The first Inmarsat-5 (I-5) satellite is on track to leave Boeing's 1 million square foot El Segundo, Los Angeles shortly, reports freelance journalist Steve Nichols.
The giant 7-metre tall, 6-tonne satellite is currently undergoing final radio frequency testing.
Once all tests are complete the first Global Xpress spacecraft will be flown from Los Angeles airport to the launch site at Baikonur in Kazakhstan on board a Russian Antonov cargo aircraft.
Visitors to the Boeing plant in El Segundo have to follow a strict dress code, as I found out.
You must wear clothes that fully cover your arms and legs, plus fully enclosed shoes – rocket fuel chemicals can be highly dangerous if they get on exposed skin.
You are also made to don a gown and head covering similar to a beret, making you look like a French artist.
There's no doubt – Boeing's clean room facilities are so clean you could eat your food off the floor.
I saw about a dozen engineers working on the I-5 satellite, taking measurements and making adjustments. A long list of successful satellite launches along one wall attests to their skill.
Everything about the facility is on an enormous scale, with giant ovens and anechoic test chambers – which absorb radio waves – the size of two-storey houses.
The I-5 F1 satellite has already passed through thermal testing, where it was placed in a giant vacuum chamber and subjected to the extremes of temperature it will experience in outer space.
The harsh conditions in orbit mean that one side of the spacecraft can be freezing at -234 C while the other – facing the sun – reaches a blistering +199 C.
The satellite has also undergone violent vibration testing where it was shaken in all three axes at up to 30 times a second, and been subjected to low-frequency acoustic testing to simulate launch conditions during which it was blasted with noise louder than a jet engine at take-off.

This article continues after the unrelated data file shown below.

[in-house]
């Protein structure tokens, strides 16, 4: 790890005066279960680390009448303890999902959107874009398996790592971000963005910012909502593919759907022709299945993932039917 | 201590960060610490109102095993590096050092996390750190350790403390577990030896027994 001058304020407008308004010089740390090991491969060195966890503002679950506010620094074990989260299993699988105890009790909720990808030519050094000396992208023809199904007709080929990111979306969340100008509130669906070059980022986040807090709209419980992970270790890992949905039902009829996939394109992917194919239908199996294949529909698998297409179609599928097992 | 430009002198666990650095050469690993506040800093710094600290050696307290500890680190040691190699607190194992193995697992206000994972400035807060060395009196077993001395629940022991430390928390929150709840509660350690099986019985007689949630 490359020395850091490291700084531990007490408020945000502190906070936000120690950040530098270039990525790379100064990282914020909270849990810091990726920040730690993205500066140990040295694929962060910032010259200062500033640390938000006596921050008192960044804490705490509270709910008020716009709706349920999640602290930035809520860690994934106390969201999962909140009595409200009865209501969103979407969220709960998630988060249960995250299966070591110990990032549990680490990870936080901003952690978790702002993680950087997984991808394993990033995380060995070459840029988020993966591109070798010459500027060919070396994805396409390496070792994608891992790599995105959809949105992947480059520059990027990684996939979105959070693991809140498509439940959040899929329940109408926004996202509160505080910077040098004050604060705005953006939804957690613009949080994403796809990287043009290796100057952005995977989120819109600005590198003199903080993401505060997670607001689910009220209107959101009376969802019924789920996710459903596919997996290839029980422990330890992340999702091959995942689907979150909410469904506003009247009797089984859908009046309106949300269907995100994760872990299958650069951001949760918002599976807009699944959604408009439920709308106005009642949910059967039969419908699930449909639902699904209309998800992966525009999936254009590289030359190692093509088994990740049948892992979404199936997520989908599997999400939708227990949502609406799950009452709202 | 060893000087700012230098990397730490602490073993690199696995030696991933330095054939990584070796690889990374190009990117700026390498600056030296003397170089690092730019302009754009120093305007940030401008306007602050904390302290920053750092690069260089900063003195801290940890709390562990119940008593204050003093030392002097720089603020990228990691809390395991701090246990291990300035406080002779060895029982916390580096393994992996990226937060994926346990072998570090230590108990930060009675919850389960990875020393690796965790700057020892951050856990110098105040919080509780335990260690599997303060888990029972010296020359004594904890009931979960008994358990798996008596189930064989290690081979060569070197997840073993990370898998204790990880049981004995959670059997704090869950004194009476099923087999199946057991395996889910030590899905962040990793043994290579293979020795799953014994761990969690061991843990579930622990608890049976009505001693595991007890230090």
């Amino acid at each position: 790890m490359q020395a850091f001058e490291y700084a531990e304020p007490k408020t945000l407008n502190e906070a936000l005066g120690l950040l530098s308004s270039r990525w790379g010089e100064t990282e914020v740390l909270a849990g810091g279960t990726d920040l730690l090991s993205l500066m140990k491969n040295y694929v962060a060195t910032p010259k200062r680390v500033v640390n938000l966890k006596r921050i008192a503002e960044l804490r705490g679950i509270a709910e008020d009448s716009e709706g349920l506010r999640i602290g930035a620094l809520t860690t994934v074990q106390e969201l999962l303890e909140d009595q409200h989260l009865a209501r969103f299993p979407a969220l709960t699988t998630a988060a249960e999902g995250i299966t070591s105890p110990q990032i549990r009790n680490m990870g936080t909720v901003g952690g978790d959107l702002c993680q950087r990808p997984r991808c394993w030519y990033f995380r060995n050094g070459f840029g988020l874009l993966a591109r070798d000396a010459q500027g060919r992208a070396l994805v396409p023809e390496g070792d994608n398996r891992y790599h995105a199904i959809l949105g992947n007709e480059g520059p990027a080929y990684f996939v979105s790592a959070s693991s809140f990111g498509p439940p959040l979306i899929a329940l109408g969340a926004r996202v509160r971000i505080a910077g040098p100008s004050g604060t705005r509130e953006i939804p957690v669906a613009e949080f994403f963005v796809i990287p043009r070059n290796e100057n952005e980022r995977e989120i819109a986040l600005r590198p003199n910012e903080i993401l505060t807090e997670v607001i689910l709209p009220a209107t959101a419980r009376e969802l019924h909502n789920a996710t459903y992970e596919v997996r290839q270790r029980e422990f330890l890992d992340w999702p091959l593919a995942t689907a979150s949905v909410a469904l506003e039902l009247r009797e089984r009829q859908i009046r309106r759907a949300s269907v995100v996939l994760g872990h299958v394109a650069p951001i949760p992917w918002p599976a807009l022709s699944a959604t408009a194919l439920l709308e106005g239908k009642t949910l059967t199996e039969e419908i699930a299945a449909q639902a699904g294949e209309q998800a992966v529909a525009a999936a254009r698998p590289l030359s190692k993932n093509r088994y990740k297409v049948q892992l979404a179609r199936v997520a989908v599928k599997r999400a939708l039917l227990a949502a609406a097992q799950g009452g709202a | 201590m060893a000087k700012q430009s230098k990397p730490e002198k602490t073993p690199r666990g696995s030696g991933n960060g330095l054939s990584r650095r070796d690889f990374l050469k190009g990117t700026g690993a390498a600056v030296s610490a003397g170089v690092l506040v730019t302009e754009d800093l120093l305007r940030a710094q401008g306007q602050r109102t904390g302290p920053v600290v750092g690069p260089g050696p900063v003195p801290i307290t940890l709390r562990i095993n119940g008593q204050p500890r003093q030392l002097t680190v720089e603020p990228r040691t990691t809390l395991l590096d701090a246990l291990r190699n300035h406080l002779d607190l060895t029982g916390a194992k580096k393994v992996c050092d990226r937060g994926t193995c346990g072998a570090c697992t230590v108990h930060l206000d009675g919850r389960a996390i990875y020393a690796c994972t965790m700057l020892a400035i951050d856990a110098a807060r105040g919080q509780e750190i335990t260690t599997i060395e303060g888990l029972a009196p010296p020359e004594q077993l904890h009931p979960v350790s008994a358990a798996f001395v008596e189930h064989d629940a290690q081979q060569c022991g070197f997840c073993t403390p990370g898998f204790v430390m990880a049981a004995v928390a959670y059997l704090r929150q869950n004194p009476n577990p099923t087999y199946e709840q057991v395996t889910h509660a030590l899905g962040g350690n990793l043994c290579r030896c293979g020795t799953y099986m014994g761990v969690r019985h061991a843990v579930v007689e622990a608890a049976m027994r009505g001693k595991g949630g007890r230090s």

Deployment of its massive solar panels has also been rehearsed, unfurling to their full 135ft – wider than the wingspan of a Boeing 737.
These are supported on rails in the ceiling to try and simulate the weightless conditions in space. Huge helium-filled balloons are also used to support parts of satellite that would otherwise break off when subjected to Earth's gravity.
The solar panels will supply the 15 kW of electrical power that will both get the satellite into its final orbit and power its transponders.
The I-5 is currently scheduled for launch aboard a Proton rocket before the end of the year.
Once in its geostationary transfer orbit its solar arrays will be deployed and Boeing's revolutionary electrically-powered Xenon Ion Propulsion System – which is more full efficient than traditional rocket propulsion systems – will slowly move the satellite up to its final in-orbit location, taking around 35 to 40 days.
Inmarsat GX: www.igx.com